Mr Eternity: The story of Arthur Stace
Adele Nash takes an in-depth look at a story for the ages.
Adele NashMar 20, 2023, 12:46 AM
Cast your mind back to New Year’s Eve of 1999/2000. What were you doing that night? How did you celebrate? What were your resolutions? It seems so long ago—some might say an eternity.
The new millennium was fast approaching. People were worried about the Y2K bug (which turned out to be nothing to worry about after all). People were probably also thinking about what the new year had in store for them, along with what a new millennium might bring. With thoughts of the future, they rang in the new year at midnight.
In Sydney—and broadcast around Australia and the world—the fireworks spectacular at midnight was just that: spectacular! It lasted more than 20 minutes. And as New Year’s colours rained down on the city, one word blazed out on the Sydney Harbour Bridge.
A simple word in copperplate script, but an enormous concept; something really worth thinking about. It was something that was truly iconic for many Sydney-siders too.
It had become a word ingrained in Sydney culture for 35 years thanks to Arthur Stace, Mr Eternity himself. Stace would write the word in chalk or crayon on footpaths around the city. Almost every day during those years, he would spend hours hand-writing Eternity around Sydney (and sometimes further afield too).
For most of that time, his identity would remain a mystery, with only a handful of people in on the secret (each of whom he’d ask, “You won’t tell anyone, will you?”). It was only in 1956 that he was “unmasked,” thanks to a publication written by his close friend and local church pastor to share his incredible story.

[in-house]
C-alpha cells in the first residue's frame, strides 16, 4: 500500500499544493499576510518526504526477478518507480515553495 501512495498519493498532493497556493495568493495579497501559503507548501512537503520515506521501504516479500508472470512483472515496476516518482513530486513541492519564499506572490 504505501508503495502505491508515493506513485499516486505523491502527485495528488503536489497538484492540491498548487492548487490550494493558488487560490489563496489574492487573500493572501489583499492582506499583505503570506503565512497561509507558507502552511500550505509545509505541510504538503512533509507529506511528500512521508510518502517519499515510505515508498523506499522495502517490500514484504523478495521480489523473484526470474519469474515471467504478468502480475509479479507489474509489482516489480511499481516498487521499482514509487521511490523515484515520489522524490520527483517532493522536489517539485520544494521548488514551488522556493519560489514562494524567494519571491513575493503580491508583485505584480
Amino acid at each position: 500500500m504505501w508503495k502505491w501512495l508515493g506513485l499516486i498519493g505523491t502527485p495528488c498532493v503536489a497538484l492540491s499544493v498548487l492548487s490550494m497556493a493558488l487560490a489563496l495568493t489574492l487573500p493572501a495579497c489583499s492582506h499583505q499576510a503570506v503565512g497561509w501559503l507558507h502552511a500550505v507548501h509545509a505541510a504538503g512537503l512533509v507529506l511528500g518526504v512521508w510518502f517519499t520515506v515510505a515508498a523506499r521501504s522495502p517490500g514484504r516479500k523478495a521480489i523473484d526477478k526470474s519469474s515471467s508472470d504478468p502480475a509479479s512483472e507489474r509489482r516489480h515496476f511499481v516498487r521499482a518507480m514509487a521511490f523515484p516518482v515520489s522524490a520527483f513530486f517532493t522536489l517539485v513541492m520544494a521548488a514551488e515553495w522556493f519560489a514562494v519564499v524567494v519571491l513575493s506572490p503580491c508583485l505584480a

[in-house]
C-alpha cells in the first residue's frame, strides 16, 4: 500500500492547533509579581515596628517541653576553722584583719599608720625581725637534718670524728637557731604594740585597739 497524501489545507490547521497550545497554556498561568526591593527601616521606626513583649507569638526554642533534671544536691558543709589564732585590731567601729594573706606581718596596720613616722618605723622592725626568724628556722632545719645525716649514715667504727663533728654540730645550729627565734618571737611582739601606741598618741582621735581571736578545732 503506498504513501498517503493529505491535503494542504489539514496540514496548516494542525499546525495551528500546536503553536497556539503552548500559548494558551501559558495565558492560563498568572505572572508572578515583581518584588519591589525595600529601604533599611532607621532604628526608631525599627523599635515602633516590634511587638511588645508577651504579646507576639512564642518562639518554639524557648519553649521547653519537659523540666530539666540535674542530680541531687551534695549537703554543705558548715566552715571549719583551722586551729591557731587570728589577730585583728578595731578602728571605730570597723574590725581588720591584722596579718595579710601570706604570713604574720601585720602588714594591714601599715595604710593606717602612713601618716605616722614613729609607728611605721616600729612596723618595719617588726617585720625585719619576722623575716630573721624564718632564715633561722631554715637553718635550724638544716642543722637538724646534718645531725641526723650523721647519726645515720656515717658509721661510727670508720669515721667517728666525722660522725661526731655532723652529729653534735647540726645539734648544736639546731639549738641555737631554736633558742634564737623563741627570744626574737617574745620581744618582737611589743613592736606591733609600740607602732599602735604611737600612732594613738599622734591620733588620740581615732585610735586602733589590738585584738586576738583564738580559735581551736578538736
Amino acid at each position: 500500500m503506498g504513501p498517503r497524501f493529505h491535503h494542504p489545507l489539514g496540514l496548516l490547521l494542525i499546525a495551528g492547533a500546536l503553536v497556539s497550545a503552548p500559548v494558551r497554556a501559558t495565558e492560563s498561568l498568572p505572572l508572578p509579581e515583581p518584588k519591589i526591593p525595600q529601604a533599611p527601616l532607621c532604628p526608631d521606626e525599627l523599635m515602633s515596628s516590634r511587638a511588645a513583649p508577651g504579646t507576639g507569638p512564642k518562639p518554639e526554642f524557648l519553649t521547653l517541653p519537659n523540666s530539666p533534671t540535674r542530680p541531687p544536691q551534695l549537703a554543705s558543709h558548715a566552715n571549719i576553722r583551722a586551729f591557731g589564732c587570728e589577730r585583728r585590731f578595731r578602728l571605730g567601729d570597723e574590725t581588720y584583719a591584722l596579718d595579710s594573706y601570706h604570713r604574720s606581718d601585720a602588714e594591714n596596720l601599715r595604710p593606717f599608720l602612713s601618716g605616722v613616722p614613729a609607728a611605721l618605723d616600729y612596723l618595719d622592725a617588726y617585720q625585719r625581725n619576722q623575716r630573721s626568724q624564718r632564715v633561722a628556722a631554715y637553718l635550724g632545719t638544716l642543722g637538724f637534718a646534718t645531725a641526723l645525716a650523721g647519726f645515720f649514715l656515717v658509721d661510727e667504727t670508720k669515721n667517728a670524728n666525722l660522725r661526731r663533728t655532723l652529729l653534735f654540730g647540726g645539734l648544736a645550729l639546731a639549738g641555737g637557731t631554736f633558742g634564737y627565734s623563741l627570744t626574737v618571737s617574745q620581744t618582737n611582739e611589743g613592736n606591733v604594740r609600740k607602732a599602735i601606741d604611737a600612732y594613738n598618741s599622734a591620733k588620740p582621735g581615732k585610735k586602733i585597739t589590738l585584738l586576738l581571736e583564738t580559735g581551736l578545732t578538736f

What drove Arthur Stace to share this one-word sermon with Sydney-siders from the 1930s to the 1960s? Was there more to him than this one hand-written dimension? What were his origins and what inspired him?
All of this—and more—is covered in the recently-released and award-winning biography, Mr Eternity: The Story of Arthur Stace, by Roy Williams with Elizabeth Meyers. And what a memoir it is! Although hardly more than 240 pages in length (not counting the pages and pages of meticulously researched notes at the back for each chapter), Mr Eternity is the first-ever Stace biography and it packs a punch. I started reading the book late one evening, thinking I would just enjoy a couple of chapters and then sleep. But I was hooked and found myself reading chapter after chapter, finishing the book the same night. It really is that good.
Mr Eternity shares the miraculous true story of how Stace was born into a rough family situation in remarkable poverty. He spent years as a hopeless alcoholic before transformation came into his life and he was given hope for eternity. Reading the early chapters in the book made me wonder how he was ever able to turn his life around and become someone who helped others to do the same. To say the chances of transformation were small is being generous.
To say too much more would give away too much of the story, which means you’re going to have to read Mr Eternity for yourself to see just how dire things were. But it’s obvious that a big change did happen for Stace. That change was getting to know God.